How can Christians live in a society where the status of a person is set from the birth and is seen as something that is not possible to change during lifetime? As a minority in a country where majority of the people are Hindu and where attitudes against other religions have increasingly hardened and even come hostile, the Orthodox Church has created itself a place among the people and the system. Metropolitan Mor Coorilos named this place to be a Myth. According to the myth, when St. Thomas arrived to India, he chose to convert only from the upper class. This would mean that all the Orthodox Christians in India are the descendants from the upper class, the Brahmins. This creates kind of balance, that has offered a chance to co-exist mainly peacefully next to the Hindu Caste system.
Unfortunately, this has also had an exclusive effect on the church. It is the main reason why the church has not been active on the Missionary field, because that would mean opening the door for the Dalits and an indigenous people called Adivasi, who are together considered the lowest group of people in India. This is a situation that Metropolitan Mor Coorilos is actively trying to change. Going with the current and closing eyes about the dire social justice issues, even if it means a bit more peaceful co-existence, also means forgetting the most important aspects of Christianity itself.
However, there are also a few bishops and clergy who see renewal as the only right path for the church. Metropolitan Mor Coorilos has started new mission activities (www.stpaulsmission.org) evangelizing the Dalits and Adevasi. Today, there are almost 15  000 converts among them to Orthodoxy.
Many consider Metropolitan Mor Coorilos to be very unorthodox in his activities. His Eminence is convinced that if the Christian churches would have been more active in their mission to help the downcast and persecuted, India would be greatly more Christian society today. Although the attitudes are changing, the pace is slow and the road to a permanent change has been made very difficult also by the political and cultural atmosphere in India.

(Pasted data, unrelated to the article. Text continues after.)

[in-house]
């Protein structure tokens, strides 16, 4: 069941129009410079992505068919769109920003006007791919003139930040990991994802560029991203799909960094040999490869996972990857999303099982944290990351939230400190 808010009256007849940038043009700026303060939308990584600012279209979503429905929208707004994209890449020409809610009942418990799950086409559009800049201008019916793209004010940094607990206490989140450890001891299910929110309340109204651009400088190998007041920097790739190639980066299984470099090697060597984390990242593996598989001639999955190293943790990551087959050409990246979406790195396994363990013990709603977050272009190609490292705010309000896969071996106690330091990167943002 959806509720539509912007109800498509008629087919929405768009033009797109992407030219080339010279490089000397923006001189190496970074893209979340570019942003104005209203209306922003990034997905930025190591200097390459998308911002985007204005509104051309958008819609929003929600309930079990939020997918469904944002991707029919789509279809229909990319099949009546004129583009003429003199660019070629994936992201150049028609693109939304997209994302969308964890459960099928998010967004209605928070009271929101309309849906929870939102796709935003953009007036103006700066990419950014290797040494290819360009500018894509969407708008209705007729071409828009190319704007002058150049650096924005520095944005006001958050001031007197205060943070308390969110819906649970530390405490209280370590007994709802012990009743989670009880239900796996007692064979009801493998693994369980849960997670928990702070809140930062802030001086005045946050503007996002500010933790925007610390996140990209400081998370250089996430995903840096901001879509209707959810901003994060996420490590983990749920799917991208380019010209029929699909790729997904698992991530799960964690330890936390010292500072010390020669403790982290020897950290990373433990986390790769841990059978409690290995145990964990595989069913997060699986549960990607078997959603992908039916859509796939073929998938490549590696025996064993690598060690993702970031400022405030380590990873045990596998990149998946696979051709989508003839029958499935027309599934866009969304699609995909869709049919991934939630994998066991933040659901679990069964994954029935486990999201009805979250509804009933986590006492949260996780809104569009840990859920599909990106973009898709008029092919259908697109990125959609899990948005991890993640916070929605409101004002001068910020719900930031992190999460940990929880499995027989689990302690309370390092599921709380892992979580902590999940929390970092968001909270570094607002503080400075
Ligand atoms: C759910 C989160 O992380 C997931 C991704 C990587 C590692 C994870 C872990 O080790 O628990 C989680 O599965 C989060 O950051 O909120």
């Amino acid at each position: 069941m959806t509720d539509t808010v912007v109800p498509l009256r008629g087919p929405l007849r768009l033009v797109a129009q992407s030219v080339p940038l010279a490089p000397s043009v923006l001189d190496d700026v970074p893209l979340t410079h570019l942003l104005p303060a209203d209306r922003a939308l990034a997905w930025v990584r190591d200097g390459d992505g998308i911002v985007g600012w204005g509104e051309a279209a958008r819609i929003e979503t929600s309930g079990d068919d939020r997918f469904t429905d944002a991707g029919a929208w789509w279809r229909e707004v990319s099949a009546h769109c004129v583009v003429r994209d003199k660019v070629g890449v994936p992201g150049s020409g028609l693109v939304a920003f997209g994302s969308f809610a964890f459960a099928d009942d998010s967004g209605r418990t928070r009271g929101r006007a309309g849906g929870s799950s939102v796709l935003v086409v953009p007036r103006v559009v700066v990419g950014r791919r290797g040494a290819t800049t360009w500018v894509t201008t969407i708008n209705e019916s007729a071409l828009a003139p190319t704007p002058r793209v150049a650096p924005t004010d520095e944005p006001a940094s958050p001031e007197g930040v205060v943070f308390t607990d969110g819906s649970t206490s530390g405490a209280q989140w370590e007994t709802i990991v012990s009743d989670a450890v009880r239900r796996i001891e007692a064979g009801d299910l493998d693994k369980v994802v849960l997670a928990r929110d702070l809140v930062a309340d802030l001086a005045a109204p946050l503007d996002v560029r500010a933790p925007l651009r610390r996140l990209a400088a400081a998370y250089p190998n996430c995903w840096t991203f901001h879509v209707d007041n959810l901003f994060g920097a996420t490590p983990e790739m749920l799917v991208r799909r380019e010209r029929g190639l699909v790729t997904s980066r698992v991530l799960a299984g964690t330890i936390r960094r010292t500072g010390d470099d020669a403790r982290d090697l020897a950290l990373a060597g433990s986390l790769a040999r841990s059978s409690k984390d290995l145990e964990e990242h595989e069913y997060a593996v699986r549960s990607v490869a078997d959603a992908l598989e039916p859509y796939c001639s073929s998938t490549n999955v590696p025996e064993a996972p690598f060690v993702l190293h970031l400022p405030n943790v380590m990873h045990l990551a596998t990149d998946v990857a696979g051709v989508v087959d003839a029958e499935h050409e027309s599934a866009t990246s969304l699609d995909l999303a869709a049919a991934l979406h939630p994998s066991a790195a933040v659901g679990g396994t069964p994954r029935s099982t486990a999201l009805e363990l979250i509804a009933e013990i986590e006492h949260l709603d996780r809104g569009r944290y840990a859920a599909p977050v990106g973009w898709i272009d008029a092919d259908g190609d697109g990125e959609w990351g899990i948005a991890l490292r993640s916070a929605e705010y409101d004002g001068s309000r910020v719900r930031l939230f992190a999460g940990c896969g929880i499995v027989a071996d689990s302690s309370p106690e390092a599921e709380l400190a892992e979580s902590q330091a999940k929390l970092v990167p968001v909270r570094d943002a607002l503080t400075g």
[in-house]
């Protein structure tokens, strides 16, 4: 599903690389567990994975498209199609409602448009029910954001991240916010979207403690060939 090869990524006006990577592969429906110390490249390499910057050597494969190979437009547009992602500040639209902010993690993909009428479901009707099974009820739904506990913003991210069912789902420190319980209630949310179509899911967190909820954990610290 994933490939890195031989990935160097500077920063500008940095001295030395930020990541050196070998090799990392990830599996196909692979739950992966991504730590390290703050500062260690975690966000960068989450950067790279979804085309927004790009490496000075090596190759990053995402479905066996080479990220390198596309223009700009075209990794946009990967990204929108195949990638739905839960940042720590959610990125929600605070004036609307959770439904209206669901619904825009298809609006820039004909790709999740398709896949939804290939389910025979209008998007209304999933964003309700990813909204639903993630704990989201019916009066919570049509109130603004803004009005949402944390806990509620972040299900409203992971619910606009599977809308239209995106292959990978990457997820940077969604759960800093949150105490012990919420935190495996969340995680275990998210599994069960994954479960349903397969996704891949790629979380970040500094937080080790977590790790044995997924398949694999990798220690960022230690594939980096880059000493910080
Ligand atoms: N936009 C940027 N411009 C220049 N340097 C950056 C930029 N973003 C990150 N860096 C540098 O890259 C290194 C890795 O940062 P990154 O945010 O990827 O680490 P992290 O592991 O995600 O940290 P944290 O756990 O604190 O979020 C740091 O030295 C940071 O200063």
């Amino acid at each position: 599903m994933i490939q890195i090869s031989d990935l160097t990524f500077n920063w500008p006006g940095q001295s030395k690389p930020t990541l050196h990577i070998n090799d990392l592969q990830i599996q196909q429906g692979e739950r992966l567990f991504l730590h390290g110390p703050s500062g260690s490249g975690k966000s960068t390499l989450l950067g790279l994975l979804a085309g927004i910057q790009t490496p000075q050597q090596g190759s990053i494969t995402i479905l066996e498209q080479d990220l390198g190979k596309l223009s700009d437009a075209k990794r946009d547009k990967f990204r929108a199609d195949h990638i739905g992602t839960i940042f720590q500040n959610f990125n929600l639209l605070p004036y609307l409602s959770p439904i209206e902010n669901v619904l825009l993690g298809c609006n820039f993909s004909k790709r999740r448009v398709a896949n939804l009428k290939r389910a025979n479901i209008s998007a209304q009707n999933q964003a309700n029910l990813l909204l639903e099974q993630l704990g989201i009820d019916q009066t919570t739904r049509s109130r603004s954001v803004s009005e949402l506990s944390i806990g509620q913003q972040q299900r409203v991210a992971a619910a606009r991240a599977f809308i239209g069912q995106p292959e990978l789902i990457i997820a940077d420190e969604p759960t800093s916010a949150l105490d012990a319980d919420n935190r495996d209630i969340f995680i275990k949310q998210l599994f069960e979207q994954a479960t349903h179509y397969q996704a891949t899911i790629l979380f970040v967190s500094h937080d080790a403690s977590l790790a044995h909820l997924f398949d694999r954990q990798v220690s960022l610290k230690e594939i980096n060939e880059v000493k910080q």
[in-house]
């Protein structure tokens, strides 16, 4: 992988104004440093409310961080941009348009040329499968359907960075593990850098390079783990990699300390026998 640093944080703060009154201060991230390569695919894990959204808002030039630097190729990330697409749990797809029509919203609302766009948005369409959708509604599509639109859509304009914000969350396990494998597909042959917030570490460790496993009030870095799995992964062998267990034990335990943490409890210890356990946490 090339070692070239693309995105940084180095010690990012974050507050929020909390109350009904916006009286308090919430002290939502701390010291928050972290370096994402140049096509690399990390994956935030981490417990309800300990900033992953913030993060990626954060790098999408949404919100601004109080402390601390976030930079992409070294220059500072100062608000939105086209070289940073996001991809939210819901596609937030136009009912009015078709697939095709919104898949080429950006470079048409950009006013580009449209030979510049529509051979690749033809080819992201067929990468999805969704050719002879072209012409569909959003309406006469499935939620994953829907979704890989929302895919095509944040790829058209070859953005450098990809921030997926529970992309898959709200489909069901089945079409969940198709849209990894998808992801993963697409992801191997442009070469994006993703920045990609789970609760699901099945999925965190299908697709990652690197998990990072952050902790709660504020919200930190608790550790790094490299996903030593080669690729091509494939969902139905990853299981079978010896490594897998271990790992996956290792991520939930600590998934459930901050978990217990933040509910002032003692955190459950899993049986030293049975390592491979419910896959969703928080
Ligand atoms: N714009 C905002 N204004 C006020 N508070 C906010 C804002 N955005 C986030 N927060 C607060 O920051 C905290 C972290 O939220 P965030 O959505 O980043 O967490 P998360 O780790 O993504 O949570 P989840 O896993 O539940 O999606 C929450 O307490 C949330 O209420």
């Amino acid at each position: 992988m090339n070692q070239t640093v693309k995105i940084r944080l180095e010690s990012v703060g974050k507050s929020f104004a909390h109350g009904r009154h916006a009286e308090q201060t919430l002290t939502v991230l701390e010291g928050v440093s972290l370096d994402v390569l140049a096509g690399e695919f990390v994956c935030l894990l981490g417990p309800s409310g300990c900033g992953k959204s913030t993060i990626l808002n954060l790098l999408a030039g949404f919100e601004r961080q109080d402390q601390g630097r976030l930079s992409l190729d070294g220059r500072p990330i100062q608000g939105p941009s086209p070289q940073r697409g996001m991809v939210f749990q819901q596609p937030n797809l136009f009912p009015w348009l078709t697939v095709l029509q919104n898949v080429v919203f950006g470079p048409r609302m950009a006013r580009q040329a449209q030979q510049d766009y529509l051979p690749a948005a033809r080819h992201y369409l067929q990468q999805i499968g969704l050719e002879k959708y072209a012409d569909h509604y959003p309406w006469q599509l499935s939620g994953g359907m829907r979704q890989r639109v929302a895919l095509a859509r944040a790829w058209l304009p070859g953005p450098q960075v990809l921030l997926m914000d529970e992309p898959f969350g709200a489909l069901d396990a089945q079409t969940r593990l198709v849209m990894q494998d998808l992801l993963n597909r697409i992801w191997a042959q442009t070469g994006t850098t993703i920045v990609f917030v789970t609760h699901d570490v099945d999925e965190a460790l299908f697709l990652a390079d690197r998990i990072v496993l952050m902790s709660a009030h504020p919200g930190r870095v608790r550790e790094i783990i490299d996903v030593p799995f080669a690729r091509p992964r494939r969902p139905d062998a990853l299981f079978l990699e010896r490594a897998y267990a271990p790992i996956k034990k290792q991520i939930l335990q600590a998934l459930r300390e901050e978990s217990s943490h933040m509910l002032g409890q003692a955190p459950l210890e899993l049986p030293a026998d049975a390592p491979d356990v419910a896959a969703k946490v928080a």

The political situation
India´s new Prime Minister is a Hindu and known for his very strict and even hostile attitude against Dalits and other religions. The state in the North that he previously governed is the place for few of the most violent attacks and persecution against casteless, Christians and Muslims.
In his lecture Metropolitan Mor Coorilos brought up the fact that usually it still is the Dalits Christians or Dalit Muslims who are persecuted. The poorest and weakest of society are persecuted daily by the extremists. Even though the Constitution of India states that every person has the right to choose, practice and change their religion, among the Hinduism Mission is looked very harshly. The main reason being that they do not do it, so no one else should not either.
The conflicts between fundamental Hindus and other religions are worst in the Northern part of India where in some states Missionary work has been criminalized by legislation. In the South, which is traditionally the most Christian area, situation is a bit better. However the future is uncertain and Metropolitan Mor Coorilos believes there are still harder times to come.
But even in the time of persecution and hostilities there is a silvery border on the dark cloud. There are constant efforts to end the division between the two Orthodox Churches, the darkness of persecution is bringing Christians of all denominations closer together and breaking the caste-mindedness inside the Churches.
Metropolitan Mor Coorilos’ opinion is clear. The Church’s task is to bring people to the Church through active mission to encounter “personal Jesus Christ, who doesn’t accept any kind of discrimination.” This is the way for the Christians in India to follow and the reason he continues speak out for the social unjustices in his home country. “Christ who is not worth sharing, is Christ not worth believing in. If we believe He is special, we need to share Him with others.”
Metropolitan Mor Coorilos
General Secretary of the Finnish Ecumenical Council Fr Heikki Huttunen